Last Updated Apr 7, 2009 3:44 PM EDT
Those cited: Biogen Idec, Sanofi Aventis, GlaxoSmithKline, Forest Laboratories, Cephalon, Bayer, Johnson & Johnson, Pfizer, Novartis , Genentech, Boehringer Ingelheim, Merck, Hoffman-LaRoche, and Eli Lilly. The citations, sent as letters to drug companies, signify that the FDA is no longer going to ignore the online promotion of drugs. For years, the FDA focused its regulatory attention on TV and print ads. While most drug companies have approached the web in a conservative fashion, there have been some outlandish experiments, including online video games. Companies lulled themselves into a false sense of security over the years because their web sites have usually been so much richer than their TV ads. The sites often include all the prescribing information and pages of warnings and side effect descriptions. This level of detail, companies felt, kept them in line with the FDA's requirements for the "fair balance" about drug risks that is required in all advertising.
To the companies' likely chagrin, the FDA has targeted them for the sponsored links they run on Google -- the form of online advertising that is least able to deliver a balance of claims and risks.
Sponsored links usually include only the name of the web site followed by less than a dozen words. In the case of the 14 cited drug companies, those words all contained promotional and efficacy messages -- and none contained risk information.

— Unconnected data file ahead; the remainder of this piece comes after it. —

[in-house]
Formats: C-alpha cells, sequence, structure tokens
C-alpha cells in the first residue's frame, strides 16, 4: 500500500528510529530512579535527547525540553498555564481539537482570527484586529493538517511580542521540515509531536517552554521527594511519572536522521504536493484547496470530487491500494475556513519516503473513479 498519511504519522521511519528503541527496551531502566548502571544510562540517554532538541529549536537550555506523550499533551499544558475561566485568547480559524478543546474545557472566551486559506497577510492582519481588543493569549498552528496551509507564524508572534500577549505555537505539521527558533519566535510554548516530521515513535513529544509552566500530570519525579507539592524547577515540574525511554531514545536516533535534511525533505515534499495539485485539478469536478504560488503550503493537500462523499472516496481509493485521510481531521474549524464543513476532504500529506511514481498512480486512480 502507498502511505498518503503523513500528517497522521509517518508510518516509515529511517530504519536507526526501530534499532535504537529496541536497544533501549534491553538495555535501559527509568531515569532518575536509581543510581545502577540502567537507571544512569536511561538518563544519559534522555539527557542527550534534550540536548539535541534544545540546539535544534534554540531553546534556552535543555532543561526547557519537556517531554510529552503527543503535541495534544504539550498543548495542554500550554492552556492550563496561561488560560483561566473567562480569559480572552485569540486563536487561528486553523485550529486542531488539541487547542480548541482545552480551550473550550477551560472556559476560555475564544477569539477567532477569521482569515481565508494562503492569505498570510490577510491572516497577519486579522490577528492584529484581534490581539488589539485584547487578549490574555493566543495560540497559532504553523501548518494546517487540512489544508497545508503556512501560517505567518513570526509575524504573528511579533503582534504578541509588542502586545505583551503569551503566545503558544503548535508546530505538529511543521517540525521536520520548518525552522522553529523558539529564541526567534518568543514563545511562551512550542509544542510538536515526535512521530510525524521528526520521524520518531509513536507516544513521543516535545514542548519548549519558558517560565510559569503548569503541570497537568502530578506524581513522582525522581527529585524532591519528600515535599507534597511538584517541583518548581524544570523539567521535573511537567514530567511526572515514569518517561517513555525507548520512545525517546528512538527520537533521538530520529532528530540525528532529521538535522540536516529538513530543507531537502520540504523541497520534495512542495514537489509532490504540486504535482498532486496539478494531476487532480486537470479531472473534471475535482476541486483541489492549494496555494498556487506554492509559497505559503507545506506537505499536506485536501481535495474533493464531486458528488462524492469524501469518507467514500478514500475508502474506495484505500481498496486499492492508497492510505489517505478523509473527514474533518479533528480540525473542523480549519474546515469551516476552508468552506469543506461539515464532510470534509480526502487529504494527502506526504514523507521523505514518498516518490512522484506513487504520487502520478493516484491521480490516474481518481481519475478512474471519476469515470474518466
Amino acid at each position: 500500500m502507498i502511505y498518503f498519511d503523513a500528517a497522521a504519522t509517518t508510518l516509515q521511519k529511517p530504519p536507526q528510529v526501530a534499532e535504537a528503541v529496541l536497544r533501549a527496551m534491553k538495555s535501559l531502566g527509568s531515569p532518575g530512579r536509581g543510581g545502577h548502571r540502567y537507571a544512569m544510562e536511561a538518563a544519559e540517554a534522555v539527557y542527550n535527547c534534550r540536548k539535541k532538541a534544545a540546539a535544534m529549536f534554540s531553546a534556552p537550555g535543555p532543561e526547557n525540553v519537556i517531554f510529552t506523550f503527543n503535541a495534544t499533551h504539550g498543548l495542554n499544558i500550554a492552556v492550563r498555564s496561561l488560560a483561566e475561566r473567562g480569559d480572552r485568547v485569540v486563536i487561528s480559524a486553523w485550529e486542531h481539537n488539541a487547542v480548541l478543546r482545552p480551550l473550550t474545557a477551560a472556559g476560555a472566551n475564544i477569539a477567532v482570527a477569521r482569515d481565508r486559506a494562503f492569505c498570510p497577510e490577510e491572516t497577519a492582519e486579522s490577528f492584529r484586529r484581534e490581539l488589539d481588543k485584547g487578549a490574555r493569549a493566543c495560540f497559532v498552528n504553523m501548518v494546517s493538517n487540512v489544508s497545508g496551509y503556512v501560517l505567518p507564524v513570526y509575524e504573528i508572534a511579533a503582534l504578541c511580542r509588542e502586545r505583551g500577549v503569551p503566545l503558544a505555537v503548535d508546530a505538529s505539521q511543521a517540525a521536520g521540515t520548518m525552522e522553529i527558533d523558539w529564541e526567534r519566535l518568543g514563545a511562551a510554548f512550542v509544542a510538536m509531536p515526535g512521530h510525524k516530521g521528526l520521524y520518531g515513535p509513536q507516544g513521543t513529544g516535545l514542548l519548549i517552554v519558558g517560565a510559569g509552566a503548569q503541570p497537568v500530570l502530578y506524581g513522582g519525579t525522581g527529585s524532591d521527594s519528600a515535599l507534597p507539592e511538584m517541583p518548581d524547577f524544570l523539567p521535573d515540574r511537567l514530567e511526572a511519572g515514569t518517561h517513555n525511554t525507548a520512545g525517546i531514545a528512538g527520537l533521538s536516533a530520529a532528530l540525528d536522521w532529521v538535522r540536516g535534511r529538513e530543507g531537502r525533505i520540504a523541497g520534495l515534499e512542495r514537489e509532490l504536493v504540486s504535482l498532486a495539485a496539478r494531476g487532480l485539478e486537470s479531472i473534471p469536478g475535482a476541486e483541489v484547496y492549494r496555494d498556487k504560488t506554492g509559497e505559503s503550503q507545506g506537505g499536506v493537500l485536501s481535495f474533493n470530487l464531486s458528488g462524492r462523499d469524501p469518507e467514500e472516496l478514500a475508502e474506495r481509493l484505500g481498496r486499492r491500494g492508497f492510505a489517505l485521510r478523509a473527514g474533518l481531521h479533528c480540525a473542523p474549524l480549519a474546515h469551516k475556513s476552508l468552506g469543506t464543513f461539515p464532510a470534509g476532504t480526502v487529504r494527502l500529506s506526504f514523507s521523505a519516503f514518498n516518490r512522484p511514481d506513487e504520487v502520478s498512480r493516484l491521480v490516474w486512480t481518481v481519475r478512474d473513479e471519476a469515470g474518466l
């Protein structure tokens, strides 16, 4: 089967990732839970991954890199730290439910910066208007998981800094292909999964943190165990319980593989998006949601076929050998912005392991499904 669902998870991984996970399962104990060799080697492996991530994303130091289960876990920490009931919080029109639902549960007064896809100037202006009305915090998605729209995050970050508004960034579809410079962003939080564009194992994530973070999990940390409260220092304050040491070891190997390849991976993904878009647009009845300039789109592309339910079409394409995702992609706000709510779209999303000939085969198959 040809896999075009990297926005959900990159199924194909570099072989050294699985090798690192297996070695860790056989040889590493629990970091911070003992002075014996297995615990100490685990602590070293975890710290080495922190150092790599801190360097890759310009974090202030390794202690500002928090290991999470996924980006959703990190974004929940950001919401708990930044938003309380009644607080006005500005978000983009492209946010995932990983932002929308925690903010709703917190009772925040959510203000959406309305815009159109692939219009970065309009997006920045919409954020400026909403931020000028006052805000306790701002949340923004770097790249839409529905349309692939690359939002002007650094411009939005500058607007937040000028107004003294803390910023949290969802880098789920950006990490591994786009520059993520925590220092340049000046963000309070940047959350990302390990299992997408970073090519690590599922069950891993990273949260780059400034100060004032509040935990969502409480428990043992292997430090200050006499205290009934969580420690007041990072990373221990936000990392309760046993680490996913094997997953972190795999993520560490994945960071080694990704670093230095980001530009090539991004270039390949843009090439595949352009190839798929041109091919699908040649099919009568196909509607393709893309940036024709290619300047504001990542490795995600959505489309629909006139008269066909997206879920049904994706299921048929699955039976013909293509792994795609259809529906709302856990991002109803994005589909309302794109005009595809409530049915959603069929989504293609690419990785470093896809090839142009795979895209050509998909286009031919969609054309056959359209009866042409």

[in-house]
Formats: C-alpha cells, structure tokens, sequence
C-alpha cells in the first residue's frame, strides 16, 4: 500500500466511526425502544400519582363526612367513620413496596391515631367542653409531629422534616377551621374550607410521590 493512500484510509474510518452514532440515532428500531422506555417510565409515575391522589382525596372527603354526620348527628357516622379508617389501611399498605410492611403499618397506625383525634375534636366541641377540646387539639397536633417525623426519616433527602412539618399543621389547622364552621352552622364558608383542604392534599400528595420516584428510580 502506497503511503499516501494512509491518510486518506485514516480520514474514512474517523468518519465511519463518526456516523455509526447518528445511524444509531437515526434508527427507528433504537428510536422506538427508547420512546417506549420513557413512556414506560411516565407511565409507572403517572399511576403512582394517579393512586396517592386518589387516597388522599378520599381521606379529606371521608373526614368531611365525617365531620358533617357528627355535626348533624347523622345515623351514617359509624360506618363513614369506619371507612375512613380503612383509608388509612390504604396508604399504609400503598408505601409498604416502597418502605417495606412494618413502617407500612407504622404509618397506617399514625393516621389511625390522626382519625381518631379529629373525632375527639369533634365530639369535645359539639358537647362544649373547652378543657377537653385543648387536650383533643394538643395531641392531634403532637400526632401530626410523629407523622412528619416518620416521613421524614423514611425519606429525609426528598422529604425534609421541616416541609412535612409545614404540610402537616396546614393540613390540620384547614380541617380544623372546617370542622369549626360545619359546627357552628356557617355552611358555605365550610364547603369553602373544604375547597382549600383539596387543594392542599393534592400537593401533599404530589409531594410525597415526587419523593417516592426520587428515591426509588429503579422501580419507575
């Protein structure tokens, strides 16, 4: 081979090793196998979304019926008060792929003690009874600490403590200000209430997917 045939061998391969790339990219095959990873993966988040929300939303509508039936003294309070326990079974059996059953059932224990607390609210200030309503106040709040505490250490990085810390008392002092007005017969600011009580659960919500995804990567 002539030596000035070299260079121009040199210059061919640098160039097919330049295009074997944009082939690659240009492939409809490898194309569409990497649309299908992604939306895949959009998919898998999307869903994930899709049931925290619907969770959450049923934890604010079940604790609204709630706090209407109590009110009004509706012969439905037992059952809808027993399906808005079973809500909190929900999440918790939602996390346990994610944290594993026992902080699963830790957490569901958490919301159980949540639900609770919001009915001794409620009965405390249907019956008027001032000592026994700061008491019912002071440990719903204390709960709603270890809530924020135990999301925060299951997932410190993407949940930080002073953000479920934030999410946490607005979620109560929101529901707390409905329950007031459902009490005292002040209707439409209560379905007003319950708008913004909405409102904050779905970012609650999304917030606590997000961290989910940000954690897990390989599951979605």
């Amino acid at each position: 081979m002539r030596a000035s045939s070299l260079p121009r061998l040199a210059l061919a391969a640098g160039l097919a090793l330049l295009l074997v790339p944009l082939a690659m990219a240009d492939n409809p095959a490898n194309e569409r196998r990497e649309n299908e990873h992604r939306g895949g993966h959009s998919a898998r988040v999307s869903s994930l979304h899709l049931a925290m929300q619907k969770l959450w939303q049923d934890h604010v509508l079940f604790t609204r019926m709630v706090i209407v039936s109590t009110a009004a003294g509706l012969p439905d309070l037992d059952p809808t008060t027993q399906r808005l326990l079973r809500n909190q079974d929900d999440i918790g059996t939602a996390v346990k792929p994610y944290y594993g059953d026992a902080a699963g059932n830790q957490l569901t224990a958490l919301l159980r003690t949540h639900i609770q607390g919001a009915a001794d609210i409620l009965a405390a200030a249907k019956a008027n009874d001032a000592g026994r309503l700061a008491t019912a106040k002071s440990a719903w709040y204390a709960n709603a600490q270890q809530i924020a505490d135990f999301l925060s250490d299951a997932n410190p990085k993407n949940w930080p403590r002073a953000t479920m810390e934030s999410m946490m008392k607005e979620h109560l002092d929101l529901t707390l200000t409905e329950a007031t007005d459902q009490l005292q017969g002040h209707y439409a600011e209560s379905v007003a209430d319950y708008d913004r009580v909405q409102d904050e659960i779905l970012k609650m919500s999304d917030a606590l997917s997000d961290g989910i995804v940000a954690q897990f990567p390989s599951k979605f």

Bayer's Levitra is an example. When searched in Google, the sponsored link says only:
Poor Blood Flow & ED; Blood Flow May Decrease With High Blood Pressure And May Lead to EDFDA told Bayer:
The sponsored links cited in this letter are misleading because they make representations and/or suggestions about the efficacy of Levitra, YAZ, and Mirena, but fail to communicate any risk information associated with the use of these drugs.Pfizer got one for Chantix too:
CHANTIX from Pfizer; Learn about CHANTIX, an aid for smoking cessation treatment.You can download all the letters and screen grabs of the offending ads here.
Ad Age noted that Sanofi-Aventis (cited for a Plavix ad) isn't taking this lying down:
Sanofi-Aventis believes that the links were consistent with DDMAC requirements for the provision of risk information ... The links went to the product-specific website, which contains the important risk information on the landing page and a link to the full prescribing information.It all begs the question: What are companies supposed to have those lines of text say?